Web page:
Here’s another example of great work in the City of Newcastle Great Britain as written by Carlton Reid with Forbes.com. Newcastle which is bisected by a highway system wanted to “reassert the supremacy of the city over its traffic.” They embraced the chance to make a downtown plan that was “not anti-car, but pro-city”, ensuring that residents could easily and comfortably use their downtown and related businesses. Here’s how they did it.

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Gordon Price and I have been discussing how internationally cities are responding to the Covid-19 lock-downs by making it easier for residents to physically distance the required two meters or six feet while using city streets and spaces.  These cities have also strategized how best to support businesses in their staged and in some places staggered reopenings. Key to supporting local businesses is making citizens comfortable in walking or cycling to shops and services, and designing the areas where consumers have to wait for their physically distanced time in stores comfortable and convenient.

One example of a Mayor and Council that are adjusting to the new normal and getting it done is the City of London Great Britain. There Mayor Sadiq Khan recognizes that the post Covid-19 recovery, single vehicle use and the challenges of physical distancing is “the biggest challenge to London’s public transport network in Transport for London’s history”.

Matthew Taylor in the Guardian writes about London’s struggle to keep the numbers of people using public transport down  for physical distancing.  London also has to  insure that public transit journeys are not replaced with car usage which would create congestion and increase air pollution.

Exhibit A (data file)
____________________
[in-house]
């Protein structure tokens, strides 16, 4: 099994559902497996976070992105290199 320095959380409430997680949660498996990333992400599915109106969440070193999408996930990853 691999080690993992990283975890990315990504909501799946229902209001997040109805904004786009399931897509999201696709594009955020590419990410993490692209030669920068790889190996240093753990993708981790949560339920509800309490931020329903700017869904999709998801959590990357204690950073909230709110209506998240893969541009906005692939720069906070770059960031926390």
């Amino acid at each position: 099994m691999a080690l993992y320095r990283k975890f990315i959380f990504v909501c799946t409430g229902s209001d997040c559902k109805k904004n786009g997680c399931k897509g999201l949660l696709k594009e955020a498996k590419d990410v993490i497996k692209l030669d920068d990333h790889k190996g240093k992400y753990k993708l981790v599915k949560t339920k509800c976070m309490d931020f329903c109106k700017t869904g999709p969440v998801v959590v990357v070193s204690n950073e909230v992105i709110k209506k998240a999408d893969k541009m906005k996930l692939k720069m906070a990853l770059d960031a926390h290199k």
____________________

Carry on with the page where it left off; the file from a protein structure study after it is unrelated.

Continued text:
London’s answer is to repurpose roads for walking, cycling and transit only as the Covid-19 lockdown is lifted, with one of the biggest car-free initiatives in the world. Private vehicles and trucks are also being banned from several bridges. Work on the plan implementation has already begun, and will be completed in six weeks. As well, the congestion charge for any vehicle accessing central London will increase from 11.50 pounds (20 Canadian dollars) to 15 pounds(25 Canadian dollars)  per trip.

That is what a municipal  co-ordinated approach looks like addressing how cities can thrive in post pandemic times. But that verve, the ability for Council to  assist businesses and citizens in a time of crisis is lacking in Vancouver. Gordon Price wrote about Council’s lack of enthusiasm in this article. It was noted journalist Daphne Bramham who so cogently stated the following in the Vancouver Sun:

“Vancouver  was not designed with physical distancing in mind. “Even with most businesses shut down, pedestrians have been forced to dodge into traffic lanes to get around line-ups outside groceries, pharmacies and liquor stores.

There are also challenges for citizens using regular walking and cycling routes for accessing shops and services or getting exercise. “Sidewalks on even the major bridges are too narrow for pedestrians to comfortably keep their distance. The seawalls and Arbutus Greenway are also too narrow and have no barriers between cyclists and pedestrians.”